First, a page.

Cov­ered Col­orado enti­ties must include cyber­se­cu­ri­ty as part of their risk assess­ments and “to the extent it’s rea­son­ably pos­si­ble,” adopt prac­tices such as secure email for con­fi­den­tial, per­son­al infor­ma­tion; annu­al risk assess­ments; and authen­ti­ca­tion prac­tices for employ­ee access to elec­tron­ic data and communications.

Man­ag­ing third-par­ty risk

Notably, both Col­orado and New York are hom­ing in on rela­tion­ships with third par­ties. It’s an indi­ca­tion that reg­u­la­tors are catch­ing up with trends in the cyber­se­cu­ri­ty industry—considering that cyber­se­cu­ri­ty prac­ti­tion­ers have been increas­ing­ly empha­siz­ing the grow­ing risks relat­ed to ven­dors, busi­ness asso­ciates and oth­er third parties.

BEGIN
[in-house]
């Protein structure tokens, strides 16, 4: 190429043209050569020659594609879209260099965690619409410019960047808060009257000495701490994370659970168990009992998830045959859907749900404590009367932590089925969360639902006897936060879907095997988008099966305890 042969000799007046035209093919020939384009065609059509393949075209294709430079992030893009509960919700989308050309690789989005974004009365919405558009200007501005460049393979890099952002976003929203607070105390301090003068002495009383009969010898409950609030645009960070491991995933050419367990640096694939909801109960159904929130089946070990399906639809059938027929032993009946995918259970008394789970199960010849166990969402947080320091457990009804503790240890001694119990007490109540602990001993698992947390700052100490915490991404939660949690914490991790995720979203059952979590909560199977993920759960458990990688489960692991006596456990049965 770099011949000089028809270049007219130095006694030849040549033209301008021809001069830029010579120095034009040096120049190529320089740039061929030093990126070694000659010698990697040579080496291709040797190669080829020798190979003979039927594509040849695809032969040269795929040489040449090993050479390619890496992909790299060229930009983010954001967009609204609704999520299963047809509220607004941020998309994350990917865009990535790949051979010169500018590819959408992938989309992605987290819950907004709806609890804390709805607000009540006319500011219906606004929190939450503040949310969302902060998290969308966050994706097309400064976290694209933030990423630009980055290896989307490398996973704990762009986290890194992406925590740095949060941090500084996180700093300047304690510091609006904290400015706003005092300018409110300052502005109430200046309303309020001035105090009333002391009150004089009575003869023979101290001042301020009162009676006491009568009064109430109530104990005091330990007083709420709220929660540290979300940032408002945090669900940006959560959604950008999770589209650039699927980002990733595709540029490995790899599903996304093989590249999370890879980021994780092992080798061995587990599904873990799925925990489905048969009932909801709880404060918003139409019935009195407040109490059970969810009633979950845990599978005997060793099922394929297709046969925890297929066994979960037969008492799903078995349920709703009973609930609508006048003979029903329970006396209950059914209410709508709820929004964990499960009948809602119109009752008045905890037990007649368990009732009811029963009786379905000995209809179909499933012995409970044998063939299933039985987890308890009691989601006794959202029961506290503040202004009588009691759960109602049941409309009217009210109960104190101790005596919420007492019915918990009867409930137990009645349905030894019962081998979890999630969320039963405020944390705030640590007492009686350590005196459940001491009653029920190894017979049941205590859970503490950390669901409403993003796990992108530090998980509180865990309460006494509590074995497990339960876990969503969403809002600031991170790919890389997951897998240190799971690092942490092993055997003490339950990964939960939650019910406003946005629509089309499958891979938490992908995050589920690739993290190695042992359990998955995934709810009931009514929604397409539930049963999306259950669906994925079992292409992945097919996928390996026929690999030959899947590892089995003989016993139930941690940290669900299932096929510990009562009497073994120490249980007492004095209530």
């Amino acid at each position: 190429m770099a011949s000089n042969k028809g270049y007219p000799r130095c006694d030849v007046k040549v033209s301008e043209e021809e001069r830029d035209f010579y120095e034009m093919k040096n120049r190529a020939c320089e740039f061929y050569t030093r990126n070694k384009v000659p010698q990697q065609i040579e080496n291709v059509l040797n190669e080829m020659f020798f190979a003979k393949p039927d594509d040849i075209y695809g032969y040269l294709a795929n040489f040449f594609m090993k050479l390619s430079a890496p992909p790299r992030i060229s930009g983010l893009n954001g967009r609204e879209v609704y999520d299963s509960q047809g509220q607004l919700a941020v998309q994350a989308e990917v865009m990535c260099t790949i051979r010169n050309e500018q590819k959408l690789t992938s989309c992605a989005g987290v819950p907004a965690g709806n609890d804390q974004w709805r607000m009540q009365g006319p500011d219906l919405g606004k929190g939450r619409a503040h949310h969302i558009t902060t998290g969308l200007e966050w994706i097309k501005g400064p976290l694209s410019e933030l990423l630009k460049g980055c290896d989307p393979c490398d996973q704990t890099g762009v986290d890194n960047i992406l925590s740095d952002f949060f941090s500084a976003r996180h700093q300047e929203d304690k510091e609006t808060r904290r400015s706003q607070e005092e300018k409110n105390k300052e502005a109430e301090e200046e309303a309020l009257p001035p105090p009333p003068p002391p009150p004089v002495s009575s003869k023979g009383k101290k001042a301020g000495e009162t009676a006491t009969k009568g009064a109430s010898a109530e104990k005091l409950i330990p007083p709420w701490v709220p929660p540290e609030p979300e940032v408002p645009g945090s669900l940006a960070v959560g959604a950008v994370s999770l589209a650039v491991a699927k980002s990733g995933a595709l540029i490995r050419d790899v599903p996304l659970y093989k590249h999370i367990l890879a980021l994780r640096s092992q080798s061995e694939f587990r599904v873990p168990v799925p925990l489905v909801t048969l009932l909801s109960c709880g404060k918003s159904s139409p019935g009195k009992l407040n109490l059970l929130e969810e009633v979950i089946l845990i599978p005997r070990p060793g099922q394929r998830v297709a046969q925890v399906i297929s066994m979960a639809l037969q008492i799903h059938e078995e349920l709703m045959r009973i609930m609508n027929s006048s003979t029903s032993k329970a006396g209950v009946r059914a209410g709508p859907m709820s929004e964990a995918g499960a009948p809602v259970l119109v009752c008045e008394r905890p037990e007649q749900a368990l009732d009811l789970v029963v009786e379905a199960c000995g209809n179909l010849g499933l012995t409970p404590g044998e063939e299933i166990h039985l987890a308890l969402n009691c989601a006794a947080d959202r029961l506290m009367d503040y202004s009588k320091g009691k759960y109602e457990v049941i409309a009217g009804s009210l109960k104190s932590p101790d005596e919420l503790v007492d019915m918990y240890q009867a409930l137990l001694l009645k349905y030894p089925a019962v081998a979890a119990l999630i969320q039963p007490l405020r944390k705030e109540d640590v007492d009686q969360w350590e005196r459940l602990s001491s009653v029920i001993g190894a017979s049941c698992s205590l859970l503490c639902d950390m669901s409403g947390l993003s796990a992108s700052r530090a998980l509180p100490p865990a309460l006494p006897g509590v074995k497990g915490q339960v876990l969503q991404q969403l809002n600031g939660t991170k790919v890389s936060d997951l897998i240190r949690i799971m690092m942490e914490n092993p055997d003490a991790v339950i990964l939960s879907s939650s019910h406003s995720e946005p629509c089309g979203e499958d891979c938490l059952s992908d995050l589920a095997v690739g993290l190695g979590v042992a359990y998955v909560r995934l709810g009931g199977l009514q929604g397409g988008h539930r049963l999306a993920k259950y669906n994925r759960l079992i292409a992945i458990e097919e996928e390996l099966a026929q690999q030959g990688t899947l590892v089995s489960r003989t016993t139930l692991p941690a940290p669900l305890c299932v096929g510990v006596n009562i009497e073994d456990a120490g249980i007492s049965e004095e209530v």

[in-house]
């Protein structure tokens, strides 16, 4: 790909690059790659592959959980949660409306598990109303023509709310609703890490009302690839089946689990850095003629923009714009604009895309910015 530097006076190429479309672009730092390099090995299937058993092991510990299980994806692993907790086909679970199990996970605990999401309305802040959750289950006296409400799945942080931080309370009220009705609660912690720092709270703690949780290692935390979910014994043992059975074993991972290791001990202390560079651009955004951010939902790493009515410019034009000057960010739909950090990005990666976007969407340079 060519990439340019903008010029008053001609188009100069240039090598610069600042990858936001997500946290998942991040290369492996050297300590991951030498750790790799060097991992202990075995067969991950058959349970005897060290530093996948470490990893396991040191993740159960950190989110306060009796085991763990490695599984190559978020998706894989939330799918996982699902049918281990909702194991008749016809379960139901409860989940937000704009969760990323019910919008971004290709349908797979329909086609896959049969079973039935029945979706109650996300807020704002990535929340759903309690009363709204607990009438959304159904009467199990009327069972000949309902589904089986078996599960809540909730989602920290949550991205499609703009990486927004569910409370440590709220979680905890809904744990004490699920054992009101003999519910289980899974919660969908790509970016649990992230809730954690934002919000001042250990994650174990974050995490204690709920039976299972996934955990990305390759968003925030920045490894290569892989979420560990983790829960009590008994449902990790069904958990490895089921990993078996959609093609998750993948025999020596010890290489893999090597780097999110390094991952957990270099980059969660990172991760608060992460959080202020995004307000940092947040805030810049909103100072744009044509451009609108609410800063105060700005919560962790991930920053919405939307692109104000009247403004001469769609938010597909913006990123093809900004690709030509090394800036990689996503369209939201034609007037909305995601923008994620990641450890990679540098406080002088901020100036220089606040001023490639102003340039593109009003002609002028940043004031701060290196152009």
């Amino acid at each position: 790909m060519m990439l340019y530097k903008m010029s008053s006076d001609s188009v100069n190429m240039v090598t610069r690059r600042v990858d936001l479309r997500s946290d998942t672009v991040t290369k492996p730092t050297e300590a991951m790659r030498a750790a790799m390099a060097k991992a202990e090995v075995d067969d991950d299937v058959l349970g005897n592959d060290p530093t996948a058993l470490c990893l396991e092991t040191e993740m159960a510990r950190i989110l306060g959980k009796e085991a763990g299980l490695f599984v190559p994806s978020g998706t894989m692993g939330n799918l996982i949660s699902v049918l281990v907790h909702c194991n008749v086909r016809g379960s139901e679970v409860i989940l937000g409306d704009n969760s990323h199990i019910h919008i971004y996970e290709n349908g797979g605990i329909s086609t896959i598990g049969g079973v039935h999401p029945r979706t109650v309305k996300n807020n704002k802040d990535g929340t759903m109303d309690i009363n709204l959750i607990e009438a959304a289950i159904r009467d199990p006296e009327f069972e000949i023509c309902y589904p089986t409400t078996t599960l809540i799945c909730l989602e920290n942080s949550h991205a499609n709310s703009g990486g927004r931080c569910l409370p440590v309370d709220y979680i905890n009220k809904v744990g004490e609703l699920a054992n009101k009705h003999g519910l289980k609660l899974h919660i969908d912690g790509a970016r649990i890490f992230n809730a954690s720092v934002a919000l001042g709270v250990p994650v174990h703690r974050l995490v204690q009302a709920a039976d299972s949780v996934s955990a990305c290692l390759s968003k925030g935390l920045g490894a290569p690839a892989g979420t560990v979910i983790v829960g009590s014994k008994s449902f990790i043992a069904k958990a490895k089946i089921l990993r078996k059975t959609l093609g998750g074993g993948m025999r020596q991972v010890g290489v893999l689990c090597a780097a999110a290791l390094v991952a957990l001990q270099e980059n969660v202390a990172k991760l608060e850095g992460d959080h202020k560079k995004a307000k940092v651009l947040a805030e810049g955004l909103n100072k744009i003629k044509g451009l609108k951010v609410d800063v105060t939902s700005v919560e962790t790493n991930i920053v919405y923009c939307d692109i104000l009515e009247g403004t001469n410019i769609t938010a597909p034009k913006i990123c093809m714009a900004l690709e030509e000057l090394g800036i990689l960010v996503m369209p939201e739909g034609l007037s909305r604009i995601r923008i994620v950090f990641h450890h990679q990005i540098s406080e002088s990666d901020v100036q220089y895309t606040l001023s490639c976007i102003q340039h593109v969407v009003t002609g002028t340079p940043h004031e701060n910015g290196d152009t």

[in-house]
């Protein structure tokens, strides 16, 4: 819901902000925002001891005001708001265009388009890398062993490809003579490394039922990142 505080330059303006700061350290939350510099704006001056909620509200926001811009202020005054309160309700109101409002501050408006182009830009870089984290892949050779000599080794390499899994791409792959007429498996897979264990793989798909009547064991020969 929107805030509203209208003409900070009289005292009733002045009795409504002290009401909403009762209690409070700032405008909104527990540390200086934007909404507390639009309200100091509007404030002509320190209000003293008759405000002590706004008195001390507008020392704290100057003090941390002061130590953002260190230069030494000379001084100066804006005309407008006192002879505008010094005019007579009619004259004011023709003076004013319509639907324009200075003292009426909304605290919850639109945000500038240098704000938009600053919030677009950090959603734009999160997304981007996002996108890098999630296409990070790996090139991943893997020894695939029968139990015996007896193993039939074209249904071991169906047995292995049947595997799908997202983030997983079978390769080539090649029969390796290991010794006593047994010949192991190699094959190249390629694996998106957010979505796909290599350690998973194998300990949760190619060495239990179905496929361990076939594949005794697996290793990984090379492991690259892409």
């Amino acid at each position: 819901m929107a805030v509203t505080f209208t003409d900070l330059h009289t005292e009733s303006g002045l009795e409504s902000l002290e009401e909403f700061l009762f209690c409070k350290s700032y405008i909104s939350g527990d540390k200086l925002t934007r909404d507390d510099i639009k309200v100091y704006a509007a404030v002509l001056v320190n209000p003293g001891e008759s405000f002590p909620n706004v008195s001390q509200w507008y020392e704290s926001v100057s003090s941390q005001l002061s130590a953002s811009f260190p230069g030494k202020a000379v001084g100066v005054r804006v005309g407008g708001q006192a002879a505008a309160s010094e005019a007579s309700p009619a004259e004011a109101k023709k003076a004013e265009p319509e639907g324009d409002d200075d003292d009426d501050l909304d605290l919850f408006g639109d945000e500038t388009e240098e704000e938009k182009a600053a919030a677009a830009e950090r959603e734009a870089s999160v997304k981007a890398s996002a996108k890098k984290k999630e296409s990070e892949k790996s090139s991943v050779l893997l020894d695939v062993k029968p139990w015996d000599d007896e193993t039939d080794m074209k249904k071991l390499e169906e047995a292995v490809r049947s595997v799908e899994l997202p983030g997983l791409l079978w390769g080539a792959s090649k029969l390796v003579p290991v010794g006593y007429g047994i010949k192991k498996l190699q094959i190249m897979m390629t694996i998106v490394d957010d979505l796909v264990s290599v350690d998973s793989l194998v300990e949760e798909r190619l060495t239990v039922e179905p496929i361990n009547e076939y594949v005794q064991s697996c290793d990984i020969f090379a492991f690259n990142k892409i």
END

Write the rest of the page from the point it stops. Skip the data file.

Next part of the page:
One chief dif­fer­ence in Colorado’s reg­u­la­tions is the absence of a des­ig­nat­ed chief secu­ri­ty infor­ma­tion offi­cer. The New York Depart­ment of Finan­cial Ser­vices’ rule—which applies to banks, insur­ers and oth­er finan­cial services—requires cov­ered enti­ties to des­ig­nate a CISO to over­see and imple­ment a cyber­se­cu­ri­ty pro­gram and to enforce policies.

Even though it’s not men­tioned (by Col­orado), if you’re putting togeth­er a respon­si­ble infor­ma­tion secu­ri­ty plan, address­ing who the CISO is should be a part of that,” says Steve Fier­gang, gen­er­al coun­sel for cyber­se­cu­ri­ty and risk man­age­ment com­pa­ny Lay­er 8 Secu­ri­ty.

Colorado’s move may be a sign that states will try to make up for gaps in rule­mak­ing at the fed­er­al lev­el. Ana­lysts expect oth­er states and state admin­is­tra­tive agen­cies to do the same.